Friday, April 16, 2010

Calling All Mood Charts

A comment on yesterday's post inspired this quicky.  Based on a my narrow experience, I have a rigidly held opinion on the topic of mood charts.  Well, like a lot of things.

But I have a readership that might have a broader experience.  And while I am not above blathering away on my own opinions, I do have the wit to listen and learn from others, even to ask.  So...

What are YOUR experiences with mood charts?  (Mental health professionals can answer based on your clients' experiences, if you are sure they aren't bullshitting you.)

What kind of charts have you used?  Are you still using one?  Why or why not?

What have you learned by using a mood chart?  Or not?

Make liberal use of the comment section below.  When I get to that post, maybe I will have a slightly larger experience base from which to draw!

Thanks --

7 comments:

  1. Lets just say that if I could stick to keeping a mood chart for more than three days, I likely be the kind of person who didn't need one. I'm sure that it would be useful, but with bi-polar plus pretty serious ADHD, it's just not going to happen.

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  2. As a bipolar person I have trouble sticking to mood charts too. But having attempted and failed, I am aware of the stuff on the charts and find myself subconsciously charting myself from time to time. Just being exposed to mood charts and trying it now and then can be a useful tool in recognizing if there is any pattern in mood swings. So, yes, it has been helpful, but no I don't use them. If they were to be more useful however, I think it best if each person makes their own chart, then it would be most useful to them, because it would include the things that are significant and personal to them. Even making an 'after the fact' chart would be a good learning tool, analyzing a pattern after you record all of your activities for any given time. I find journaling a better way to observe my own behaviour.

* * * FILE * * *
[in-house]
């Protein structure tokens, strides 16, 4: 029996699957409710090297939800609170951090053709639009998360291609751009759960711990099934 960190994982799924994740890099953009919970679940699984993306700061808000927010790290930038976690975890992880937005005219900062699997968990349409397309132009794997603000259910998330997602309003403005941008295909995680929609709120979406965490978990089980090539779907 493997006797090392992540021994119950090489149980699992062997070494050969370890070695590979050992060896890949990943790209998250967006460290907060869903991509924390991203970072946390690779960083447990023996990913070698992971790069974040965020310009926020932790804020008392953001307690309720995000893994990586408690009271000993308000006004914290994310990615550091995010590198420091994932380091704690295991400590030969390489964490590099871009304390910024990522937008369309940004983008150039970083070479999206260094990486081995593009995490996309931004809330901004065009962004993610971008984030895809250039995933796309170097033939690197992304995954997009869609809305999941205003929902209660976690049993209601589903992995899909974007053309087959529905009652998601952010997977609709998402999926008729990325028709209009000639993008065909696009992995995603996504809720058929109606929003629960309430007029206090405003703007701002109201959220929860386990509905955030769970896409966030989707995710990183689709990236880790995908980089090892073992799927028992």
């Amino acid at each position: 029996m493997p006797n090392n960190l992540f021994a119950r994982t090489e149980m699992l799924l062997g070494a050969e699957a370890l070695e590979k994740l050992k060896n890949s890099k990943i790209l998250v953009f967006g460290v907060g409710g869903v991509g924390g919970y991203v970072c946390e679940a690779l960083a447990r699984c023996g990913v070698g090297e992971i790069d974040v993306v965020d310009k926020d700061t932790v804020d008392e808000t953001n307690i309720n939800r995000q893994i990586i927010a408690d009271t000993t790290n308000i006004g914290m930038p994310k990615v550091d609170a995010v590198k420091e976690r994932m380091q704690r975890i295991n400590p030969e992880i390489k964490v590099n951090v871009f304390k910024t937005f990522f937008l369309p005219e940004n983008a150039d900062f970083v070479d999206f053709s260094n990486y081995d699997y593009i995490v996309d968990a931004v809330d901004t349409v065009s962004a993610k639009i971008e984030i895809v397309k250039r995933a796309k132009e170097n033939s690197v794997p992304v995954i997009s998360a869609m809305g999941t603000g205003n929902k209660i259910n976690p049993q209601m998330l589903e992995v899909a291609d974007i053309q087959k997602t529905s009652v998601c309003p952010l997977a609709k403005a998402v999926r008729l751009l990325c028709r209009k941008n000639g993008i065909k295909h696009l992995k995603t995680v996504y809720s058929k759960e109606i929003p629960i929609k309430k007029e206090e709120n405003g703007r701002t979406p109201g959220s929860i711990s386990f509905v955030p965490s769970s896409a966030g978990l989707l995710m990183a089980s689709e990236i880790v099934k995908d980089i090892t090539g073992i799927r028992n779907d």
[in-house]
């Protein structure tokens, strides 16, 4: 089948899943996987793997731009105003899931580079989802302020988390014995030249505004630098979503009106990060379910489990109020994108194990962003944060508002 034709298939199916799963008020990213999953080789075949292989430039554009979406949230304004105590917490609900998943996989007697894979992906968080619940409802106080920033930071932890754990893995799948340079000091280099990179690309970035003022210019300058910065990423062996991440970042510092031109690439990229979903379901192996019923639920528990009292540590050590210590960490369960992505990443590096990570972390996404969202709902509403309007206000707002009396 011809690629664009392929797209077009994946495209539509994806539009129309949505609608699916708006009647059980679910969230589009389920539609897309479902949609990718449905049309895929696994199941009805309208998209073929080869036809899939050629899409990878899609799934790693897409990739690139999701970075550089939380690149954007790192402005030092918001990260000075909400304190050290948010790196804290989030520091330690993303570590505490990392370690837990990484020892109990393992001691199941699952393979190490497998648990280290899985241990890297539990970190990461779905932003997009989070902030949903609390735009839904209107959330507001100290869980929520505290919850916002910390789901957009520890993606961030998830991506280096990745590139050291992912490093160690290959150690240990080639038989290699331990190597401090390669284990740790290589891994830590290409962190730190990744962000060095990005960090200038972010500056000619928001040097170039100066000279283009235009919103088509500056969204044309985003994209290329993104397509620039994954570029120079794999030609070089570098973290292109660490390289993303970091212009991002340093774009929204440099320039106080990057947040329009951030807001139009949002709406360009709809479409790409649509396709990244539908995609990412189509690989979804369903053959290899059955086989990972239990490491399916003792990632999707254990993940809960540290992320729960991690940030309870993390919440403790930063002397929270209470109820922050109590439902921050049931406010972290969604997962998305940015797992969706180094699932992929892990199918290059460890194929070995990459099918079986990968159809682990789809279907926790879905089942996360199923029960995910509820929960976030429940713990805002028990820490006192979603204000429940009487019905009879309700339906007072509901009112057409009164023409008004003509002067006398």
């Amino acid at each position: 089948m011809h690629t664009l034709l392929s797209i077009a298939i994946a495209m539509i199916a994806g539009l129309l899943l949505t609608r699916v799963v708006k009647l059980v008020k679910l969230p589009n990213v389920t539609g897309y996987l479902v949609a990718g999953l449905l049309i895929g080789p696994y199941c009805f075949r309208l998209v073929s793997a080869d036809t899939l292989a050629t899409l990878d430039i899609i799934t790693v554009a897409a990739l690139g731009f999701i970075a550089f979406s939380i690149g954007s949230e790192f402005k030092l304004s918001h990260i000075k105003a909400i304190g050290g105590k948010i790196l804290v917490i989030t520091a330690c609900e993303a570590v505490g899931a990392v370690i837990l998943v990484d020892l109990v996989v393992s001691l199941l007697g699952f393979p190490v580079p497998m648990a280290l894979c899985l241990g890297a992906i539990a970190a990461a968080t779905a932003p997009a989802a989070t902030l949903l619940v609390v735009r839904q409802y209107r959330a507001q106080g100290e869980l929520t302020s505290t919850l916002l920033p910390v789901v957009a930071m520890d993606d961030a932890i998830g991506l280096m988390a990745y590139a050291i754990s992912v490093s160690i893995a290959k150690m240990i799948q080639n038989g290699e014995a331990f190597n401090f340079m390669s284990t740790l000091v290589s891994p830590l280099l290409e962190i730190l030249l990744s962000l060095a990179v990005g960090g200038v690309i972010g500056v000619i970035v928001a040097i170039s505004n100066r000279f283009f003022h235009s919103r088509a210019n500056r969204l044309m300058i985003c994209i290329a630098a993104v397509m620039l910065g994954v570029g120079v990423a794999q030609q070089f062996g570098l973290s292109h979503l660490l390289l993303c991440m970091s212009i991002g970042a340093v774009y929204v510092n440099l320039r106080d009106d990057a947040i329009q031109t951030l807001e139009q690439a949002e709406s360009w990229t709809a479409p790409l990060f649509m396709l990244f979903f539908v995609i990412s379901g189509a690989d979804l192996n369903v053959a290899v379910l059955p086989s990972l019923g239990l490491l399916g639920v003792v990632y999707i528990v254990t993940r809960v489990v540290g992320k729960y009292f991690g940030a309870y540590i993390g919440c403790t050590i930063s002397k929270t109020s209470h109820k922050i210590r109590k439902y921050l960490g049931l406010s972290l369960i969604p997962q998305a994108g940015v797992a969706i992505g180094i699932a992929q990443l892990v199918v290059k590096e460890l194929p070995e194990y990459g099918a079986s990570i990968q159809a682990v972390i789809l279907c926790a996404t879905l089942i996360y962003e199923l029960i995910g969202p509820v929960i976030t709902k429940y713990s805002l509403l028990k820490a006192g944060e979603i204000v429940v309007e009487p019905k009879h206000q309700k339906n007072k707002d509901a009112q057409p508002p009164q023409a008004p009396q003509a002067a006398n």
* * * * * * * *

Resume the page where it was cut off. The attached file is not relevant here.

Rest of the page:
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  3. I am really appreciating these comments. Thanks so much to Fern and Wendy. Let's keep this up.

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  4. Being the one who posted the link, am I allowed to comment further?
    I can say that my experience was with mood charting for depression, not bipolar, and for me it was good to be rating my moods on a daily basis so I could see when I'd hit a period of really, really low even if I couldn't remember it--and also look at when the better days corresponded with all sorts of positive coping methods and realize that they were helping me. Maybe I'm one of the few who does benefit from them. But also, the program I used has a fair amount of room for personalizing your own triggers/coping methods/etc.

    Also, in regards to Fern's comment about ADHD, I know for me with my depression there was the loss of motivation and I'd have never sat down of my own volition to chart every day. But my brother managed to set up my computer so that every day at the same time the program opened automatically, as if to say, "HEY! Don't forget!" When I was feeling really low sometimes I just didn't bother, but at least having the reminder was good.

    I also do a lot of journaling, but I feel like, for me, that helps more to get my thoughts and emotions sorted in a more abstract way, whereas the charts give me a better construct of how the actual symptoms & stuff are affecting me.

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  5. Hey, Willa. I'm way too disorganized to do a mood chart. But on an intellectual level, I recommend them for everyone else. What we need is a wristband that monitors various vitals that we can download and then play spot the pattern.

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  6. I`m using Moodifi on my iPhone. Have been using it a month now and think it is helpful. It is easy to use, it have detailed questions who captures the whole day and I can instantly see my graph. When I do, I can adjust my behavior, habits and so on to stay stable.

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  7. I am learning a lot about barriers and strategies in this discussion.

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